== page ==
described by Joel or by Peter, but "this is that". It is not a
facsimile, yet it is the same thing.
And how did D.L. Moody feel and act when the Spirit came upon him?
I was crying all the time that God would fill me with His Spirit. Well,
one day, in the city of New York--oh, what a day!--I cannot describe
it, I seldom refer to it; it is almost too sacred an experience to
name. Paul had an experience of which he never spoke for fourteen
years. I can only say that God revealed Himself to me, and I had such
an experience of His love that I had to ask Him to stay His hand. I
went preaching again. The sermons were not different; I did not present
any new truths; and yet hundreds were converted. I would not now be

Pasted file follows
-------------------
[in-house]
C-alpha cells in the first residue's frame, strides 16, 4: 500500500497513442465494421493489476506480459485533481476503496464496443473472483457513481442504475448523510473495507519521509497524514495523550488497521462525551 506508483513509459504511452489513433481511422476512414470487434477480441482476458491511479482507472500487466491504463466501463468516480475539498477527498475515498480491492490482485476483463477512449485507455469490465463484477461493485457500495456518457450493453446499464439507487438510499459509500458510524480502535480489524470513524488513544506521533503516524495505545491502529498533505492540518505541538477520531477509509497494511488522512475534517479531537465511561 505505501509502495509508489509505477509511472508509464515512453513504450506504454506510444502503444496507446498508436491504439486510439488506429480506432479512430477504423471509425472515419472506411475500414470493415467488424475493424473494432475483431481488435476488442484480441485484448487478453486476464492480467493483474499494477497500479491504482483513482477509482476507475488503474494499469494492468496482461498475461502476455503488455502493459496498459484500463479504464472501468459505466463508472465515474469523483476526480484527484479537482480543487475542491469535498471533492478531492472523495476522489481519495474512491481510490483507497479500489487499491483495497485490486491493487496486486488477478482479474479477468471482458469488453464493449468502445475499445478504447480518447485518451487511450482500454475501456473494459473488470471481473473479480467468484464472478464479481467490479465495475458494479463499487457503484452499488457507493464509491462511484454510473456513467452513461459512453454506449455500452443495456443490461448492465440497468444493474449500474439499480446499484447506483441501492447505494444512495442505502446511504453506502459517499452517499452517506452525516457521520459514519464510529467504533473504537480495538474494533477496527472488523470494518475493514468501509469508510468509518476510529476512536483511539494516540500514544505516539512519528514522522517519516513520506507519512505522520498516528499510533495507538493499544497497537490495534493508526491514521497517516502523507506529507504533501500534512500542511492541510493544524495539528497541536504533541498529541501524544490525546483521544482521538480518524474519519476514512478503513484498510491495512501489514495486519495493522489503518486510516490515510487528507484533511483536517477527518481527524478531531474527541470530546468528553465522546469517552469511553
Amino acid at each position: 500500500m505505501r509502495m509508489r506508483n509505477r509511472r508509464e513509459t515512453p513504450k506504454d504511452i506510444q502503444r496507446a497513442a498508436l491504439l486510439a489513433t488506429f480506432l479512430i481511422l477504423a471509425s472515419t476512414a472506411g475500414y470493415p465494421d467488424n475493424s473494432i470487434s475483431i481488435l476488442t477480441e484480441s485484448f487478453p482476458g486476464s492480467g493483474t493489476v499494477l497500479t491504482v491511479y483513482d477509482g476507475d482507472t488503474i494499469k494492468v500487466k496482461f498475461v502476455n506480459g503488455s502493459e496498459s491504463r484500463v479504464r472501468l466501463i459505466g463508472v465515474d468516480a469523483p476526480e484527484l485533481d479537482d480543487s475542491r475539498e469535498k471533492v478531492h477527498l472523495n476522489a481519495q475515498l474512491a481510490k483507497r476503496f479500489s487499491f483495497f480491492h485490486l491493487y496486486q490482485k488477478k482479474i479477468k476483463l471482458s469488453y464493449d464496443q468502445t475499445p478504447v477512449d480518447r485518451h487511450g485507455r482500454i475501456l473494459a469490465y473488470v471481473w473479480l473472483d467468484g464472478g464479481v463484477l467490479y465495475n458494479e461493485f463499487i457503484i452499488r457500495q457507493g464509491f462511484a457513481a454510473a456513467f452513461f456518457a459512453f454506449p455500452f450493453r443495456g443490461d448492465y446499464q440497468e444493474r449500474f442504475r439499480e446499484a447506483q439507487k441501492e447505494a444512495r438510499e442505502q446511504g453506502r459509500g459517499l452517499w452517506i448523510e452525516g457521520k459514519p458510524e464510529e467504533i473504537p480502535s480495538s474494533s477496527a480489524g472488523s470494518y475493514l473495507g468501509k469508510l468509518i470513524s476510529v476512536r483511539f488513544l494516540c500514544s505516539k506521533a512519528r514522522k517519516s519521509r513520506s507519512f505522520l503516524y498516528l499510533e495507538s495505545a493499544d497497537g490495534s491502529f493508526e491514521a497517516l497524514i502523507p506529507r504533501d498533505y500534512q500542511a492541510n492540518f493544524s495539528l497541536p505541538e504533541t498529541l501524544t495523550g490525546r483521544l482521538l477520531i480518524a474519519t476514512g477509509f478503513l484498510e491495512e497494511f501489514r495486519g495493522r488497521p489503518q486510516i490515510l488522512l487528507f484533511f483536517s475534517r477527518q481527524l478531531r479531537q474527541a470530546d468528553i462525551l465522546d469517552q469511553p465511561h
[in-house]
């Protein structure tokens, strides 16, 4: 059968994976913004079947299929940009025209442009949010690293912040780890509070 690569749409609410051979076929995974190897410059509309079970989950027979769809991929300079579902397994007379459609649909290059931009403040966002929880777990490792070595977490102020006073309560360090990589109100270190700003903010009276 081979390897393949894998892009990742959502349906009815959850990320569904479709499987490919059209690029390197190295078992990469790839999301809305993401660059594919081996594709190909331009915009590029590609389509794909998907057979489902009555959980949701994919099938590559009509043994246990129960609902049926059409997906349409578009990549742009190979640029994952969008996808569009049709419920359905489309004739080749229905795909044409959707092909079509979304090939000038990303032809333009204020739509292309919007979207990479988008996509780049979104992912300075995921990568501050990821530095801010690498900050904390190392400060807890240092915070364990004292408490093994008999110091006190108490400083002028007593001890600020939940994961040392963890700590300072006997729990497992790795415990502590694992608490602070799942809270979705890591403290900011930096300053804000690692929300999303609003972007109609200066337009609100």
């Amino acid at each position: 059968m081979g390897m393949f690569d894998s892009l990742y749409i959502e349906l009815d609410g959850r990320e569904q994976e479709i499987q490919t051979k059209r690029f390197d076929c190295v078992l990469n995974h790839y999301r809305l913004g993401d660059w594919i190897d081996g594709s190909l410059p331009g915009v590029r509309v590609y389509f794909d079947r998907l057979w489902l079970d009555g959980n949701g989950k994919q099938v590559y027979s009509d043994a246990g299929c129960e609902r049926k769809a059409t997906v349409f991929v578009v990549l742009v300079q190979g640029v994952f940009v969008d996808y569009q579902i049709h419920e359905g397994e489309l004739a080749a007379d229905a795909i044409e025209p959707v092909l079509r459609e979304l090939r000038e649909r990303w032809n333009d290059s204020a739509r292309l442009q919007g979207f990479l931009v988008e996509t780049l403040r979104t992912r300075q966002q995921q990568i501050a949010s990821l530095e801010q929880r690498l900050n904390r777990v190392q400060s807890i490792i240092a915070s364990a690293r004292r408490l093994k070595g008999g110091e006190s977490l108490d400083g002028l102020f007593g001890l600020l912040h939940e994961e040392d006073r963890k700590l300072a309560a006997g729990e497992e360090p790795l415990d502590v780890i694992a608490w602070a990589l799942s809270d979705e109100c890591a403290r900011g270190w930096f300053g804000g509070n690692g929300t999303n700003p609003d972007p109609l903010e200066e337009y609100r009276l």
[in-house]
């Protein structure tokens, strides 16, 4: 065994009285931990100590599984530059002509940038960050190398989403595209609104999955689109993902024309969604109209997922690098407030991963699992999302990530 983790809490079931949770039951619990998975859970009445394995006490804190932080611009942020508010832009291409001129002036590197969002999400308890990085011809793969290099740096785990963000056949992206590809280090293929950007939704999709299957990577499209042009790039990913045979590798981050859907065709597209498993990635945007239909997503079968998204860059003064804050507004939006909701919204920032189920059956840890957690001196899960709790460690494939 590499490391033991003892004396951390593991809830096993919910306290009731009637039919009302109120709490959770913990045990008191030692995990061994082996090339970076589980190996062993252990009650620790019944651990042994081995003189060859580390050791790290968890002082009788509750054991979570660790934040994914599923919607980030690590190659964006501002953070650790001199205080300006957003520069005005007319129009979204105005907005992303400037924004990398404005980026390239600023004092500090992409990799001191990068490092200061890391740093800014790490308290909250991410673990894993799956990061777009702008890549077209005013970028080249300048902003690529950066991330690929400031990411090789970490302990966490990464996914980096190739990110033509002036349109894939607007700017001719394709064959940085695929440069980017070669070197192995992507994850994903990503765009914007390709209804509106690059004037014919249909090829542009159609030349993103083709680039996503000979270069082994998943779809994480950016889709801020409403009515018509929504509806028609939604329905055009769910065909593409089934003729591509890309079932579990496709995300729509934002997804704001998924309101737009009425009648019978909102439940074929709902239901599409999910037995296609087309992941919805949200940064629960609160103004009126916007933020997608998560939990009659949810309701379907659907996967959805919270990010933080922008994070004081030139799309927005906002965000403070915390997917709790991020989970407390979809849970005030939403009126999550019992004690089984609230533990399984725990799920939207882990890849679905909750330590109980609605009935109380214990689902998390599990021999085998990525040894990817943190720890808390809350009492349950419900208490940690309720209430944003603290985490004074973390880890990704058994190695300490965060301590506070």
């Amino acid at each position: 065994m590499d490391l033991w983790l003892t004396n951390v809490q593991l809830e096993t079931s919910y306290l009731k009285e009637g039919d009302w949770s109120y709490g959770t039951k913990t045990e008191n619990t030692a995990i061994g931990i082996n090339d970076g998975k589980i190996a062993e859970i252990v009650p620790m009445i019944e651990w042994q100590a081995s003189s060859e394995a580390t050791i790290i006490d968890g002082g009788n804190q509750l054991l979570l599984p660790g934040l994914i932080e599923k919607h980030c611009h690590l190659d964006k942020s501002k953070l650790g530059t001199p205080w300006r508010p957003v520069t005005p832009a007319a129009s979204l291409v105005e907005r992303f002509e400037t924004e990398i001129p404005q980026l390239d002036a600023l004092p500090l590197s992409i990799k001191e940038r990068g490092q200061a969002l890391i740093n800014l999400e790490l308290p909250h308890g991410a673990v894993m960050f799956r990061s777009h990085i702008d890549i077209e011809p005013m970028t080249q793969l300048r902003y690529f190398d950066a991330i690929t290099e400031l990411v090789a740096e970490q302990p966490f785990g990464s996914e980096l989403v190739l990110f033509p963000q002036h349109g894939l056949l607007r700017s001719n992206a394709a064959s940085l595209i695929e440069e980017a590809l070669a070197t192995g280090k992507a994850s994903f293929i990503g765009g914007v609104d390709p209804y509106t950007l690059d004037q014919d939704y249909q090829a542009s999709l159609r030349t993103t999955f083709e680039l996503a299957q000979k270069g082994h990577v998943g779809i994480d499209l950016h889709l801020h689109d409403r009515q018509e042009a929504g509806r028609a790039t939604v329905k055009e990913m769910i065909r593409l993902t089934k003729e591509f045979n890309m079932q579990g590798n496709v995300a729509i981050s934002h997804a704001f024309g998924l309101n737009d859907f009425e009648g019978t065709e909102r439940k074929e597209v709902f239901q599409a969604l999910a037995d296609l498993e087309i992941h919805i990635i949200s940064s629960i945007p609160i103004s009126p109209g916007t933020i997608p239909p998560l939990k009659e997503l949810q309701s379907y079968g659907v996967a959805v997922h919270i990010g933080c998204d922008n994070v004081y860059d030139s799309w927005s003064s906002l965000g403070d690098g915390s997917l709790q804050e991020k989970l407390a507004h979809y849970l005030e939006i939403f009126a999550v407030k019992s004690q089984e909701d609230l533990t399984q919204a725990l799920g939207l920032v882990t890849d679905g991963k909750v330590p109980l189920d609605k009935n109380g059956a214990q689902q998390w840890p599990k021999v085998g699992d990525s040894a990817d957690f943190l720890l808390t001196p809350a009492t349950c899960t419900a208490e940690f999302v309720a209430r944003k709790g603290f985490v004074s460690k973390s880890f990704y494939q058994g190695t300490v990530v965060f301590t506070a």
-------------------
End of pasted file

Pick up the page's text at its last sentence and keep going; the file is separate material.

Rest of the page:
placed back where I was before that blessed experience if you should
give me all the world - it would be as the small dust of the balance.'
[11]
The outward manifestation that accompanied Moody's experience did not
tally exactly with Joel's description, or Peter's, or Torrey's, but who
could doubt that "this" which Moody experienced was "that" experienced
by the disciples at Pentecost? It was not the same in manifestation,
but it was the very same in essence.
And what was the experience of the great Charles Finney when the power
of the Holy Ghost came upon him?
I received a mighty baptism of the Holy Ghost without any expectation
of it, without ever having the thought in my mind that there was any
such thing for me, without any recollection that I had ever heard the
thing mentioned by any person in the world, the Holy Spirit descended
upon me in a manner that seemed to go through me body and soul. No
words can express the wonderful love that was shed abroad in my heart.
I wept aloud with joy and love.' [12]
Finney's experience was not a duplicate of Pentecost, nor of Torrey's
experience, nor of Moody's; but "this" certainly was "that".